McPartland attributes this allocation to the equities markets maturity in terms of electronic trading and the market-structure changes happening within the fixed-income market. “There is less tweaking and improving of equities trading systems at this stage, and the spending on them does not need to be quite as extensive as the spending on electronically traded fixed-income desks, where a lot of firms are starting from scratch, he said.
Even though ETFs trade similarly to cash equities, thats where their similarities end.
An ETF might look like a single line item, but it isn’t, McPartland said. “It is everything that underlies the ETF. In some ways, the thought process is no different than if the investor were holding a mutual fund, he said. Their transparencies are different since investors have real-time mark-to-market quotes, which mutual funds do not. Investors need to compare an ETFs derived price to the markets quoted price, and this where the complexity comes in.
Its Not Always About Trading
Rob Agne, director of the product management group at Eze Software Group, is first to admit that not many clients knock on his door asking ETF-related questions.
We support them largely with our current, configurable feature set, he told Traders. We hear chatter about fixed-income and derivative instruments much more than ETFs. This doesnt mean our clients are not trading ETFs. They certainly are.
From the trade-execution perspective, vendors like Eze Software often partner with the sellside to bring innovation into ETF trading.
We are a facilitator through which brokers can distribute their ETF-oriented algorithms, but we are not developing the proprietary logic ourselves, said Agne, adding that ETFs depth and dimension outside the trading environment has necessitated some growth in OMS platforms.
Where OMS providers can help their ETF-trading clients is through improved compliance offerings and tighter integration with back-office reporting systems. This will keep clients from running afoul of the Investment Company Act of 1940, Agne suggests.
“We are aware that clients have ownership concerns around these dimensions of ETFs,” he said. “Particularly when users have large positions on their books, they need to be aware of their percentage of ownership, for example, in certain issuers or regions.”
Eze Software clients can use Eze OMS’ basket-trading and compliance capabilities to create an accurate, real-time aggregate view of the issuers they possess by examining the “rolled up” instruments as well as the basket of securities underneath them. As a result, the platform can notify clients at the point of trade entry if they are about to breach an important threshold.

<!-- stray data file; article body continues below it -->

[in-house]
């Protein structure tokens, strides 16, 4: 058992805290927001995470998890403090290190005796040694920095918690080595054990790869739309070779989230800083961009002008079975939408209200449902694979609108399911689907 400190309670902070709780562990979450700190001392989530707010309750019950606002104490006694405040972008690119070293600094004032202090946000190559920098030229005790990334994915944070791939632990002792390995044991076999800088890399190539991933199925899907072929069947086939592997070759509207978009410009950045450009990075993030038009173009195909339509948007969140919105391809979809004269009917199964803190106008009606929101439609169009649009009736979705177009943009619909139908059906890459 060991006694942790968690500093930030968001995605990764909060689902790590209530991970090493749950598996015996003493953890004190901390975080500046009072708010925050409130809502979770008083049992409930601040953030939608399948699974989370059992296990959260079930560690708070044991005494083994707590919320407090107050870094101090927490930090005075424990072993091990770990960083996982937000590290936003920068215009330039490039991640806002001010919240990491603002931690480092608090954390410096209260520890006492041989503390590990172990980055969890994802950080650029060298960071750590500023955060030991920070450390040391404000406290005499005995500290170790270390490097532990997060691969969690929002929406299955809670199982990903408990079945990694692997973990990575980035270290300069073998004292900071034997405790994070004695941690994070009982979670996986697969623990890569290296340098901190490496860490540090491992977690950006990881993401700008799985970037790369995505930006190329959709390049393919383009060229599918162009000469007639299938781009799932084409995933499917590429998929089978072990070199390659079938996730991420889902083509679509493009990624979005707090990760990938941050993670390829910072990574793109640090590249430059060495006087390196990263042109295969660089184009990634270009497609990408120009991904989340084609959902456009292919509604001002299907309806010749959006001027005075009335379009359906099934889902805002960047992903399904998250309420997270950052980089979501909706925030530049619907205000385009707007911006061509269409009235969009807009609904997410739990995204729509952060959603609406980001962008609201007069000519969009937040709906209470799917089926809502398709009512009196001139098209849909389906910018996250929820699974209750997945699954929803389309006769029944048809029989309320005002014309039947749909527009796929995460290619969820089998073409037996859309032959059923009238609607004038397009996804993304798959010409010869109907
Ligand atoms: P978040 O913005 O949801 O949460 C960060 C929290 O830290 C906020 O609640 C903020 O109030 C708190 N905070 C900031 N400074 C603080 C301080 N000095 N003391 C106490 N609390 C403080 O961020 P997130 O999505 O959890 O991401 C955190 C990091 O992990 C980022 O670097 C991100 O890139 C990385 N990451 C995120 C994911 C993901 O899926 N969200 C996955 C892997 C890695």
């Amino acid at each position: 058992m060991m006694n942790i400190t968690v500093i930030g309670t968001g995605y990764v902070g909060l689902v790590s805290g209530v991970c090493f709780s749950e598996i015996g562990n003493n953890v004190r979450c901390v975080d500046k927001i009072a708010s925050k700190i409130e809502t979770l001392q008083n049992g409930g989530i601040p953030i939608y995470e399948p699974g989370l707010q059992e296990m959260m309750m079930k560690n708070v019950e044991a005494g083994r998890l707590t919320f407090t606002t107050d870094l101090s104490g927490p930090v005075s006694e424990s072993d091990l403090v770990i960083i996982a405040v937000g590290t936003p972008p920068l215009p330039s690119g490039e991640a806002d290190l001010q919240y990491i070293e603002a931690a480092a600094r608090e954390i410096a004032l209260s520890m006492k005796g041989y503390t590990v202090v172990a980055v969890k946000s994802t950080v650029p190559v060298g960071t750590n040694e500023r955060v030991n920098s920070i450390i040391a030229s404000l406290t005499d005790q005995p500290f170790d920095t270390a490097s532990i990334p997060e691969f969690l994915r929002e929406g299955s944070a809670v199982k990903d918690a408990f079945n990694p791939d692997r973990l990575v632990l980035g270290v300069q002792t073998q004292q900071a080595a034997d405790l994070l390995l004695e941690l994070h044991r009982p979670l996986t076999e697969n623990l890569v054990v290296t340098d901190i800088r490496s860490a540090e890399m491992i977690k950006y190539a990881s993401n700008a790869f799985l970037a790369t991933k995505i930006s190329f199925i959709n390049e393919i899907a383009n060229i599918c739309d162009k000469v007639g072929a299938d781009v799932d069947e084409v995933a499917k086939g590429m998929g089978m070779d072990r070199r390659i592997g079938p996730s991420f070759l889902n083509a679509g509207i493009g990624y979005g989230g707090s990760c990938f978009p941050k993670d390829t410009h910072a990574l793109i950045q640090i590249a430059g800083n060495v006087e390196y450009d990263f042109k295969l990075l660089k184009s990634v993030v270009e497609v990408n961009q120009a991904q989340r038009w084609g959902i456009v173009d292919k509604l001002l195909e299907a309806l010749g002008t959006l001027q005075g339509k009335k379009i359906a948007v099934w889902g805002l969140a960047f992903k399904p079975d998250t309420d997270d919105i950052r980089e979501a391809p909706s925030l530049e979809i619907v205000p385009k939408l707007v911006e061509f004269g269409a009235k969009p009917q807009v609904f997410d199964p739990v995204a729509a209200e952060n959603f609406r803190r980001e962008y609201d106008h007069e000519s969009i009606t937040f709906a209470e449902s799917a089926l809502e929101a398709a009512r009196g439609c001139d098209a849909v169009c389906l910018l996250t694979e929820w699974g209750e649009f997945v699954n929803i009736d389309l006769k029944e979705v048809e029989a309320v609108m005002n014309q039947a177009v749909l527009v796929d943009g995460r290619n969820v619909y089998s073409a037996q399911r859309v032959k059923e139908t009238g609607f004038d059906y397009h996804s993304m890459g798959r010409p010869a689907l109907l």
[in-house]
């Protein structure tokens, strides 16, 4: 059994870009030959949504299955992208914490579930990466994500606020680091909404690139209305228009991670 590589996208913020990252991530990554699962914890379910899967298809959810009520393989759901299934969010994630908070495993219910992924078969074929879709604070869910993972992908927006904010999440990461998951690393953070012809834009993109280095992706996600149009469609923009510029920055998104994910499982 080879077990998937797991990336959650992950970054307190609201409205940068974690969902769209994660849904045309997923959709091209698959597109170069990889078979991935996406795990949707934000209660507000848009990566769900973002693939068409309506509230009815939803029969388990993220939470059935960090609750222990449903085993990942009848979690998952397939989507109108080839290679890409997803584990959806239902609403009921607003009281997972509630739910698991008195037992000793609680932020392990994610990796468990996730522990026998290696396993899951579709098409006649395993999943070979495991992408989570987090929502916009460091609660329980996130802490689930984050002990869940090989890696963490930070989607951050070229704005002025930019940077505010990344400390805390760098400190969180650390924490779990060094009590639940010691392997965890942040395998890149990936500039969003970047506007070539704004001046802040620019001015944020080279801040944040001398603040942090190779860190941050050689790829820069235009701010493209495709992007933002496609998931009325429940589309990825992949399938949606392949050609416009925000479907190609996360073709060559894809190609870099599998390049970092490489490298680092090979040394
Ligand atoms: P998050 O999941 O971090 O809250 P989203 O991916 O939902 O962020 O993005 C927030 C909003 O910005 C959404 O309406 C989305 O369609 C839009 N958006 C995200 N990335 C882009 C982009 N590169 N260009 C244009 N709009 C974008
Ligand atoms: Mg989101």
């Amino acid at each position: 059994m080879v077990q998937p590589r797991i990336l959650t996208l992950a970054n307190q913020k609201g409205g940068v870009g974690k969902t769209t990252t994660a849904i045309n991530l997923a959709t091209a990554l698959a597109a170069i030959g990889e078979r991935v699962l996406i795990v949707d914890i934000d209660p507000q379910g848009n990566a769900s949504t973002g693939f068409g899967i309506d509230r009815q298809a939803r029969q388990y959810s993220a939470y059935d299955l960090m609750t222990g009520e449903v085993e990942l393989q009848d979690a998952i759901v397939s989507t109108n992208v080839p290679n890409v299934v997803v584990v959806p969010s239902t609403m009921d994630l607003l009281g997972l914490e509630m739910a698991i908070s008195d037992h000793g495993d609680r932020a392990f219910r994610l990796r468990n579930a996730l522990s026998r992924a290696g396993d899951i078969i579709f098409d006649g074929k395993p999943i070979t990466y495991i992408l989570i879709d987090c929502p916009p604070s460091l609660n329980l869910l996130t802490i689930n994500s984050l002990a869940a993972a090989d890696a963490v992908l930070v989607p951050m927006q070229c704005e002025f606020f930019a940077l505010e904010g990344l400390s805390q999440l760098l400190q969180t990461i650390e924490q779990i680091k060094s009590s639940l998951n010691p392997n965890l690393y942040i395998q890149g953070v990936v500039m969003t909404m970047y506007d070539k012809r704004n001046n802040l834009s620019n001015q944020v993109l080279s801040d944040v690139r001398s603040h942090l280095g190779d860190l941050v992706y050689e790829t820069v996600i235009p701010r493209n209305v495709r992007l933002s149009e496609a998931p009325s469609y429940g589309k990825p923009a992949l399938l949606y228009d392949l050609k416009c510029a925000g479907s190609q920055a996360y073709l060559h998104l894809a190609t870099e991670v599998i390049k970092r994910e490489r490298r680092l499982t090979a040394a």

In addition to regulatory requirements, firms are also monitoring limits from their own investors, according to Agne: “We have a robust set of rule libraries, which we continue to extend, that help facilitate this look-through analysis from a regulatory and compliance stance.”
Eze Software also includes the libraries with the execution and portfolio management components of its buyside product suite.
The vendor has additional modules that users can layer on top of the OMS as their trading become more sophisticated and their reporting obligations become more complex.
Another aspect that Eze Software has been working on continuously for the past few years is improving the integration among its front-, middle- and back-office platforms. Such integration is already paying off for Eze OMS users trading ETFs in back-office situations, according to Ange. Clients can use the platforms programmatic interface to create and then populate benchmark tables with ETF-trading data that will help clients better understand the ratings of their ETFs.
Eze Software is also working to further automate its OMS report manager feature. Eventually, Ange would like to have it capable of automatically filing a firms Form PF and CPO-PQR reports.